By James Hancock October 29th, 2015
Few filmmakers working today are as controversial and divisive as Gaspar Noé, the director responsible for Irreversible (2002) and Enter the Void (2009). While I do not count myself among his most vocal admirers, I have tremendous respect for any director who successfully manages to shock his viewers out of the dull complacency that so many movies these days seem so eager to reinforce. Whether you love or hate his movies, no one would ever describe them as innocuous fare and personally I love hearing reactions from people who accidentally stumble across his work with no idea what is in store for them. Tonight I saw his latest film Love at the Angelika Film Center in New York and to my happy surprise Gaspar Noé and his lead actress Aomi Muyock were there in attendance for a Q&A after the show. From their playful attitude, anyone who had not seen the film would assume they had simply made an ordinary love story. While the movie on the surface is concerned exclusively with the nature of love and how it affects our lives, in terms of content the film itself is very much in the spirit of Noé’s previous efforts. While less preoccupied with shock value than his earlier work, the film takes full advantage of its 3D format with one sex scene after another for much of its 135 minute running time. Small correction: Noé insisted that the sex be referred to as ‘love scenes’ during the Q&A and for open-minded viewers, they will not disagree. Many prudes will pretend to be shocked and I’m sure many bloggers will predictably write about how Noé has gone too far. But the reality is that for me, Love is the most enjoyable, emotionally satisfying film I have seen by Gaspar Noé to date and the one that I am most eager to return to see for a second time.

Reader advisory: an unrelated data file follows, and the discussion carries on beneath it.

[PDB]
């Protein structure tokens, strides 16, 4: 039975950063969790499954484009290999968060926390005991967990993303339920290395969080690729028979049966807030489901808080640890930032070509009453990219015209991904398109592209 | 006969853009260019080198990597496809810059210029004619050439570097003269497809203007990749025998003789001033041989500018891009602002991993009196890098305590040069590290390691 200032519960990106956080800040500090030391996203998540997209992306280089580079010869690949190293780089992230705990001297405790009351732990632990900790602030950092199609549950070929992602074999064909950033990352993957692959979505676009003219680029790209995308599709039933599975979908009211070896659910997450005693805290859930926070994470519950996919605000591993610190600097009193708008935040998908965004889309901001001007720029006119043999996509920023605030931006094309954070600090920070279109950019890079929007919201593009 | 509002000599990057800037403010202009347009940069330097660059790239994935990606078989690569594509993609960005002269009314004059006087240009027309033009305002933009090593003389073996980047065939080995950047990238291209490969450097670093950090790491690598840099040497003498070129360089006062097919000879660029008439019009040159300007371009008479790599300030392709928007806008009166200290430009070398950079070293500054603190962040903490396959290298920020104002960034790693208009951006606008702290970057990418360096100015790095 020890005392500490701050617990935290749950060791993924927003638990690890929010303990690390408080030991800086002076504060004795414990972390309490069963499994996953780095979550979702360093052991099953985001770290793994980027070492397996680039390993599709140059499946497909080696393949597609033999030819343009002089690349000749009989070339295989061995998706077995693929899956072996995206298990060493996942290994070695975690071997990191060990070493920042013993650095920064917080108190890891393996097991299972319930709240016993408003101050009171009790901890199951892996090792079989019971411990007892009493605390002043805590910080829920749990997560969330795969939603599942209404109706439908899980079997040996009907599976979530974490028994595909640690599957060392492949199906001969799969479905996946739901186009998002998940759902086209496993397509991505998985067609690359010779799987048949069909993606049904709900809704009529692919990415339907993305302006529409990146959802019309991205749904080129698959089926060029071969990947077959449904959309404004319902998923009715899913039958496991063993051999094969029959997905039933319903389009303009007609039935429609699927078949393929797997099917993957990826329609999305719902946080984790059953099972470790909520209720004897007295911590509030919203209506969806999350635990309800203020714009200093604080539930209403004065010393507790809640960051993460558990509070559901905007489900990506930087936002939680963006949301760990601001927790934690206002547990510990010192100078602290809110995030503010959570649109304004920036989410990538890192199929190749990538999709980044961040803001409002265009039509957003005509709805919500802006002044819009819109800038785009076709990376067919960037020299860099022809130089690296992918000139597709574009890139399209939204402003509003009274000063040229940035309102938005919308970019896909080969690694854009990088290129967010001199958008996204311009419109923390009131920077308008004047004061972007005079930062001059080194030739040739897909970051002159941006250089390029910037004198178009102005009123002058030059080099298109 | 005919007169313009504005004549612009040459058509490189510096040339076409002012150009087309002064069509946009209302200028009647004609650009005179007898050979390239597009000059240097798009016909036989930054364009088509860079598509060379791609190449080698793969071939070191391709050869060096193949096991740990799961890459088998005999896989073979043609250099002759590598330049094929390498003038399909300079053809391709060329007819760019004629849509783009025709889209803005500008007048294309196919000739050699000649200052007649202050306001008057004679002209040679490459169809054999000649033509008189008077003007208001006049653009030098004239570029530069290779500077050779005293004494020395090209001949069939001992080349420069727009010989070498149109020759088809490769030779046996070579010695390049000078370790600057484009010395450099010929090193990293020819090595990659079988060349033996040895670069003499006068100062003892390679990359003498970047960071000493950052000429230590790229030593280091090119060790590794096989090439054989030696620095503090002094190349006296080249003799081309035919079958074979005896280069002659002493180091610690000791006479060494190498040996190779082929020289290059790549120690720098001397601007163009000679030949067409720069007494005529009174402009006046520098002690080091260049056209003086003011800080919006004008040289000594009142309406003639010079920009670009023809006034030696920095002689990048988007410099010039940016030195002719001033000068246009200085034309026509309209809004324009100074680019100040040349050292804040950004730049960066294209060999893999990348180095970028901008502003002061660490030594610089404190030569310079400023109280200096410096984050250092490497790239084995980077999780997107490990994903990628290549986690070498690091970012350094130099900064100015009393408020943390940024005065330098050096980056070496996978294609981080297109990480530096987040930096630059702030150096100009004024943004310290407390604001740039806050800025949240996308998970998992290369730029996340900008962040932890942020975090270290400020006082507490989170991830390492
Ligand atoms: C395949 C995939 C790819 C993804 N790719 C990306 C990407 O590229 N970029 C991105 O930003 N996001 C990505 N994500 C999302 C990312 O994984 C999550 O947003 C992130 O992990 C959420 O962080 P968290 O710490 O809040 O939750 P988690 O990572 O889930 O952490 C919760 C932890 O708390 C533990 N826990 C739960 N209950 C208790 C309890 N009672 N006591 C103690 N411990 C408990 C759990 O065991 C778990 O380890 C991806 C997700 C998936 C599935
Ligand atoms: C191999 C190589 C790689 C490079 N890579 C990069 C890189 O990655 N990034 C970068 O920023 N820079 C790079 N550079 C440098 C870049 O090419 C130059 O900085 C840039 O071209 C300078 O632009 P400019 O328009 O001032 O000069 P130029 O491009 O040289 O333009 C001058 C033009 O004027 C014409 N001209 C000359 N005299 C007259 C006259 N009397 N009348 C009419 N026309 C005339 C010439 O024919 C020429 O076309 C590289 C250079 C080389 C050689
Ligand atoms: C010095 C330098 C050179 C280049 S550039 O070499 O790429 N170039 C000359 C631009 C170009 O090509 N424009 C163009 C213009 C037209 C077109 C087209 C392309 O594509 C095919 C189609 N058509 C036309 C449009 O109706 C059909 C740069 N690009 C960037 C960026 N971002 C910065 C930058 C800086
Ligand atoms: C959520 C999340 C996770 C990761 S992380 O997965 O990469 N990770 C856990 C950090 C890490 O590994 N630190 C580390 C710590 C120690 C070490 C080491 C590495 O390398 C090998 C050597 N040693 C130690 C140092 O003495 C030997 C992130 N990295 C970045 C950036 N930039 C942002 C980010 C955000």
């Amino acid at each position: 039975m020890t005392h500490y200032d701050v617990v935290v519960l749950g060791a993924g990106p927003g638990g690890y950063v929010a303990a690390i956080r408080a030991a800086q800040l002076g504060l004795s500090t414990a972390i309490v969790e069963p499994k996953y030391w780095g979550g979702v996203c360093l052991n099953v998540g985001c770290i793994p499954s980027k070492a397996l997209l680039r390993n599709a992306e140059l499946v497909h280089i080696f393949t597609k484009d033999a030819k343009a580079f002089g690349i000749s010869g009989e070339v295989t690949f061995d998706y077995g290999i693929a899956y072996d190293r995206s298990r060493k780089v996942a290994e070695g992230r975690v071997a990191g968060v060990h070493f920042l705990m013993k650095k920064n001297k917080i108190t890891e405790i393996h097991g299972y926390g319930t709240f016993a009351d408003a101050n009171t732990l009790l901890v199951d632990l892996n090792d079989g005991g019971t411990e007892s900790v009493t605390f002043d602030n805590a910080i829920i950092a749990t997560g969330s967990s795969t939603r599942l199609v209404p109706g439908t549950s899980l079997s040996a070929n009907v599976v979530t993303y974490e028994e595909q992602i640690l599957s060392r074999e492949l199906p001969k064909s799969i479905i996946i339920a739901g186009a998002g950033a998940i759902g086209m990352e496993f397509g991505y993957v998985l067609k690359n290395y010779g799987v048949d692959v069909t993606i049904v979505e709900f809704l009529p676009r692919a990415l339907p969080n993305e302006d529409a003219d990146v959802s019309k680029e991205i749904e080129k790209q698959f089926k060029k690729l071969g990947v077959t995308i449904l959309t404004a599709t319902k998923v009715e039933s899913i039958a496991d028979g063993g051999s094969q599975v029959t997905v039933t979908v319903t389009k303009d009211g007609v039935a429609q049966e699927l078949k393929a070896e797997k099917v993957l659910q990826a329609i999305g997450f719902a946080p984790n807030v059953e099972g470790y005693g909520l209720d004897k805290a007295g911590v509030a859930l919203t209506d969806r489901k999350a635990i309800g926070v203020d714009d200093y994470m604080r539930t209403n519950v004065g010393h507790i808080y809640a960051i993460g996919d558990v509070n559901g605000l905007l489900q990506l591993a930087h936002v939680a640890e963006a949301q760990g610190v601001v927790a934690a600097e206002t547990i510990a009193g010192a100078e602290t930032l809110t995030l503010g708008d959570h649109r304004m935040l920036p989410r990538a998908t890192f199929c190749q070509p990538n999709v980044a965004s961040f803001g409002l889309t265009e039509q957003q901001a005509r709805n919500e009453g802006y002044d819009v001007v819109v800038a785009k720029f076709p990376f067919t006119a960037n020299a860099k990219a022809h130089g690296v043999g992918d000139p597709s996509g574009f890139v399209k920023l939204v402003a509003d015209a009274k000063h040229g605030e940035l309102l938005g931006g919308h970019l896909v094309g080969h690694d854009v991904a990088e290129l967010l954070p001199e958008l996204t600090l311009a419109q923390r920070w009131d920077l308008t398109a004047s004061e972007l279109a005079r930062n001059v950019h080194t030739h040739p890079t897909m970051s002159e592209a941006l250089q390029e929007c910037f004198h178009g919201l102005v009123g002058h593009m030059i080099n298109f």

The premise of the film is relatively simple. Karl Glusman plays a young film student named Murphy living in Paris. He has a wife named Omi and a young son but is unhappily married and thinks constantly about his ex-girlfriend Electra, an exotic beauty with whom he had a tempestuous, drug-fueled love affair. When Murphy learns that Electra has not been heard from for months, he experiences a series of vivid flashbacks about their time together, told completely out of sequence. The film is a little slow to get started but as soon as the flashbacks begin, the rest of the movie becomes a volatile, roller coaster love affair filled with all manner of sexual experimentation, jealousy, violence, but most of all, love. The erotic side of this film will likely confuse many younger viewers in that it does not resemble at all the typical approach to pornography where filmmakers are more concerned with putting the performers in unconventional positions that give the camera better access to their anatomy. While equally graphic in content as most pornography, the scenes in Love are shot instead for the benefit of the pleasure of the actors, not for the vantage point of the viewer who would presumably be masturbating in front of their computer at home if this were merely an adult film. The actors genuinely appear to have reached a level of intimacy that makes the sex far more intense than most young porn aficionados will be accustomed to. At a press conference prior to releasing the film, Noé stated, ‘With my next film, I really hope men may have hard-ons and women can get wet.’ While I think this film will be successful on that front for many, more importantly, I think many people who watch the movie will have some of the most adventurous sex of their lives for as long as this film remains fresh on their minds.